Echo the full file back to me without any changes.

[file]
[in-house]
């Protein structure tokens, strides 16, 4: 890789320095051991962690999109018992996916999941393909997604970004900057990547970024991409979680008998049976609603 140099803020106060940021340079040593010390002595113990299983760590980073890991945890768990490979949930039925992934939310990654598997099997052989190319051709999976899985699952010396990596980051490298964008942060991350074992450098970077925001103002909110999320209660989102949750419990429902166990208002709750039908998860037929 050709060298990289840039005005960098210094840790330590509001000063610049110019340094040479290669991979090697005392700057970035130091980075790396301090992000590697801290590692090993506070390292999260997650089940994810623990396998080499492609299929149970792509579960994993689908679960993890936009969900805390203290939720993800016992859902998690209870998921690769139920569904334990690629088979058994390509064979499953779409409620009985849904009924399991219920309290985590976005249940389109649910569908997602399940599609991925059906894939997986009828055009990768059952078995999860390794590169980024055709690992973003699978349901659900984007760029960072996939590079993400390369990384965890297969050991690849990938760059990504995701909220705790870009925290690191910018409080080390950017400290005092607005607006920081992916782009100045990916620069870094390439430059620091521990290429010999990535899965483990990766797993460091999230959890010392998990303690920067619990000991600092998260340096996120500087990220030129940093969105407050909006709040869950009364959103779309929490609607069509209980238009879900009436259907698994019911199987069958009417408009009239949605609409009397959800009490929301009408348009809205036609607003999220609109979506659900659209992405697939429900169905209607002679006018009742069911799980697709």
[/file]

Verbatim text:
[in-house]
């Protein structure tokens, strides 16, 4: 890789320095051991962690999109018992996916999941393909997604970004900057990547970024991409979680008998049976609603 140099803020106060940021340079040593010390002595113990299983760590980073890991945890768990490979949930039925992934939310990654598997099997052989190319051709999976899985699952010396990596980051490298964008942060991350074992450098970077925001103002909110999320209660989102949750419990429902166990208002709750039908998860037929 050709060298990289840039005005960098210094840790330590509001000063610049110019340094040479290669991979090697005392700057970035130091980075790396301090992000590697801290590692090993506070390292999260997650089940994810623990396998080499492609299929149970792509579960994993689908679960993890936009969900805390203290939720993800016992859902998690209870998921690769139920569904334990690629088979058994390509064979499953779409409620009985849904009924399991219920309290985590976005249940389109649910569908997602399940599609991925059906894939997986009828055009990768059952078995999860390794590169980024055709690992973003699978349901659900984007760029960072996939590079993400390369990384965890297969050991690849990938760059990504995701909220705790870009925290690191910018409080080390950017400290005092607005607006920081992916782009100045990916620069870094390439430059620091521990290429010999990535899965483990990766797993460091999230959890010392998990303690920067619990000991600092998260340096996120500087990220030129940093969105407050909006709040869950009364959103779309929490609607069509209980238009879900009436259907698994019911199987069958009417408009009239949605609409009397959800009490929301009408348009809205036609607003999220609109979506659900659209992405697939429900169905209607002679006018009742069911799980697709």